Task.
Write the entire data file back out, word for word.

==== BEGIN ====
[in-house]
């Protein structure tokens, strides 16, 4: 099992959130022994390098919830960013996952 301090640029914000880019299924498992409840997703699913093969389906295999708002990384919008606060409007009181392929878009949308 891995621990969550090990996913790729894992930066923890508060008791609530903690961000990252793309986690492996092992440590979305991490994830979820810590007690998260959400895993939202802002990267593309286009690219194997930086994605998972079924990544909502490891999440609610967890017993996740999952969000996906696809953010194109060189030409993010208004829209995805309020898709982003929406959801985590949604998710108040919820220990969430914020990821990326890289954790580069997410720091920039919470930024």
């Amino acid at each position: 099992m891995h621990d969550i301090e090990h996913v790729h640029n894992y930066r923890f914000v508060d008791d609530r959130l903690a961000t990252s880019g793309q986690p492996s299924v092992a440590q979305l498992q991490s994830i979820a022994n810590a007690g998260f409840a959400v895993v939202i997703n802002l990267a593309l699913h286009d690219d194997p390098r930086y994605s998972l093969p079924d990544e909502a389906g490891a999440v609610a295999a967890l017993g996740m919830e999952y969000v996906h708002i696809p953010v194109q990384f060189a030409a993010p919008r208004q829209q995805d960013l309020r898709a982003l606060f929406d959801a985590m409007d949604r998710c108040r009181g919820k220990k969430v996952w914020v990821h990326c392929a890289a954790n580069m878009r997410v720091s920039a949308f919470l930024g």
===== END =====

[in-house]
């Protein structure tokens, strides 16, 4: 099992959130022994390098919830960013996952 301090640029914000880019299924498992409840997703699913093969389906295999708002990384919008606060409007009181392929878009949308 891995621990969550090990996913790729894992930066923890508060008791609530903690961000990252793309986690492996092992440590979305991490994830979820810590007690998260959400895993939202802002990267593309286009690219194997930086994605998972079924990544909502490891999440609610967890017993996740999952969000996906696809953010194109060189030409993010208004829209995805309020898709982003929406959801985590949604998710108040919820220990969430914020990821990326890289954790580069997410720091920039919470930024």
């Amino acid at each position: 099992m891995h621990d969550i301090e090990h996913v790729h640029n894992y930066r923890f914000v508060d008791d609530r959130l903690a961000t990252s880019g793309q986690p492996s299924v092992a440590q979305l498992q991490s994830i979820a022994n810590a007690g998260f409840a959400v895993v939202i997703n802002l990267a593309l699913h286009d690219d194997p390098r930086y994605s998972l093969p079924d990544e909502a389906g490891a999440v609610a295999a967890l017993g996740m919830e999952y969000v996906h708002i696809p953010v194109q990384f060189a030409a993010p919008r208004q829209q995805d960013l309020r898709a982003l606060f929406d959801a985590m409007d949604r998710c108040r009181g919820k220990k969430v996952w914020v990821h990326c392929a890289a954790n580069m878009r997410v720091s920039a949308f919470l930024g």